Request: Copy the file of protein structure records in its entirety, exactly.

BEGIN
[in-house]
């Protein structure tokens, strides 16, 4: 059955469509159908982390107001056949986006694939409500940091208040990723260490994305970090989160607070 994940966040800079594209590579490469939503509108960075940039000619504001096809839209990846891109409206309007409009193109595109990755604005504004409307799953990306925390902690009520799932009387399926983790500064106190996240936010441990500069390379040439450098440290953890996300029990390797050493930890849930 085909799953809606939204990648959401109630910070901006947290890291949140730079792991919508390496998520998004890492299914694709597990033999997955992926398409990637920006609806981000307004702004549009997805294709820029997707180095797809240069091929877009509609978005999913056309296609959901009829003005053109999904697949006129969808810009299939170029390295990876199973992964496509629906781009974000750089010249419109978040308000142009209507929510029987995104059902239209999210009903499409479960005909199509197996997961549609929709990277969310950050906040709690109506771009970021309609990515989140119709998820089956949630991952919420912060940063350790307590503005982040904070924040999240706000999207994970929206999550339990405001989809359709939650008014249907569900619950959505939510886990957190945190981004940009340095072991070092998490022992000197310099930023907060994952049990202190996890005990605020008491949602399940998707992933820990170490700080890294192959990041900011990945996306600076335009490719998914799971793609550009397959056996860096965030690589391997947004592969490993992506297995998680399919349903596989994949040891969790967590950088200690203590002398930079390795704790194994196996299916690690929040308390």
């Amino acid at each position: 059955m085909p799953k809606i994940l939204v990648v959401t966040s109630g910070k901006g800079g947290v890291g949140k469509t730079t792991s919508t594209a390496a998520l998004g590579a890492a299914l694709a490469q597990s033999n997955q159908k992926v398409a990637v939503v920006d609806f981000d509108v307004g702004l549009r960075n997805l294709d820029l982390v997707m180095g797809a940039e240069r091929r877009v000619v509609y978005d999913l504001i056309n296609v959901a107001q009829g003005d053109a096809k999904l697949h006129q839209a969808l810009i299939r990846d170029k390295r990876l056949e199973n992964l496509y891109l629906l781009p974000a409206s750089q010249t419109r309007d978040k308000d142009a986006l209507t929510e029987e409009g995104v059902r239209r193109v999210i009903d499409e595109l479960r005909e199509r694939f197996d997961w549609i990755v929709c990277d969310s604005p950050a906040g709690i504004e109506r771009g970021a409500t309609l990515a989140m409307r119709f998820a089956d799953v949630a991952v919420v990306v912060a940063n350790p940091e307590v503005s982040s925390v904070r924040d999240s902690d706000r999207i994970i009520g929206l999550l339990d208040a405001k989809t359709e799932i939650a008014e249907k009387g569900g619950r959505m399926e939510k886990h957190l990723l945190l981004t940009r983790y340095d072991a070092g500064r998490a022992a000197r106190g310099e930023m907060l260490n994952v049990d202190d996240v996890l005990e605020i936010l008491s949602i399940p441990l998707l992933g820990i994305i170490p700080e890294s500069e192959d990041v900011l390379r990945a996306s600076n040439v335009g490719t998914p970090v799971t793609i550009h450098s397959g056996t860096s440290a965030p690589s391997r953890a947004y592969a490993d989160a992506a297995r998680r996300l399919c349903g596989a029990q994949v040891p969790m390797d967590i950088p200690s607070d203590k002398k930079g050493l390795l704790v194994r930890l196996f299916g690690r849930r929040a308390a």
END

[in-house]
């Protein structure tokens, strides 16, 4: 059955469509159908982390107001056949986006694939409500940091208040990723260490994305970090989160607070 994940966040800079594209590579490469939503509108960075940039000619504001096809839209990846891109409206309007409009193109595109990755604005504004409307799953990306925390902690009520799932009387399926983790500064106190996240936010441990500069390379040439450098440290953890996300029990390797050493930890849930 085909799953809606939204990648959401109630910070901006947290890291949140730079792991919508390496998520998004890492299914694709597990033999997955992926398409990637920006609806981000307004702004549009997805294709820029997707180095797809240069091929877009509609978005999913056309296609959901009829003005053109999904697949006129969808810009299939170029390295990876199973992964496509629906781009974000750089010249419109978040308000142009209507929510029987995104059902239209999210009903499409479960005909199509197996997961549609929709990277969310950050906040709690109506771009970021309609990515989140119709998820089956949630991952919420912060940063350790307590503005982040904070924040999240706000999207994970929206999550339990405001989809359709939650008014249907569900619950959505939510886990957190945190981004940009340095072991070092998490022992000197310099930023907060994952049990202190996890005990605020008491949602399940998707992933820990170490700080890294192959990041900011990945996306600076335009490719998914799971793609550009397959056996860096965030690589391997947004592969490993992506297995998680399919349903596989994949040891969790967590950088200690203590002398930079390795704790194994196996299916690690929040308390």
């Amino acid at each position: 059955m085909p799953k809606i994940l939204v990648v959401t966040s109630g910070k901006g800079g947290v890291g949140k469509t730079t792991s919508t594209a390496a998520l998004g590579a890492a299914l694709a490469q597990s033999n997955q159908k992926v398409a990637v939503v920006d609806f981000d509108v307004g702004l549009r960075n997805l294709d820029l982390v997707m180095g797809a940039e240069r091929r877009v000619v509609y978005d999913l504001i056309n296609v959901a107001q009829g003005d053109a096809k999904l697949h006129q839209a969808l810009i299939r990846d170029k390295r990876l056949e199973n992964l496509y891109l629906l781009p974000a409206s750089q010249t419109r309007d978040k308000d142009a986006l209507t929510e029987e409009g995104v059902r239209r193109v999210i009903d499409e595109l479960r005909e199509r694939f197996d997961w549609i990755v929709c990277d969310s604005p950050a906040g709690i504004e109506r771009g970021a409500t309609l990515a989140m409307r119709f998820a089956d799953v949630a991952v919420v990306v912060a940063n350790p940091e307590v503005s982040s925390v904070r924040d999240s902690d706000r999207i994970i009520g929206l999550l339990d208040a405001k989809t359709e799932i939650a008014e249907k009387g569900g619950r959505m399926e939510k886990h957190l990723l945190l981004t940009r983790y340095d072991a070092g500064r998490a022992a000197r106190g310099e930023m907060l260490n994952v049990d202190d996240v996890l005990e605020i936010l008491s949602i399940p441990l998707l992933g820990i994305i170490p700080e890294s500069e192959d990041v900011l390379r990945a996306s600076n040439v335009g490719t998914p970090v799971t793609i550009h450098s397959g056996t860096s440290a965030p690589s391997r953890a947004y592969a490993d989160a992506a297995r998680r996300l399919c349903g596989a029990q994949v040891p969790m390797d967590i950088p200690s607070d203590k002398k930079g050493l390795l704790v194994r930890l196996f299916g690690r849930r929040a308390a």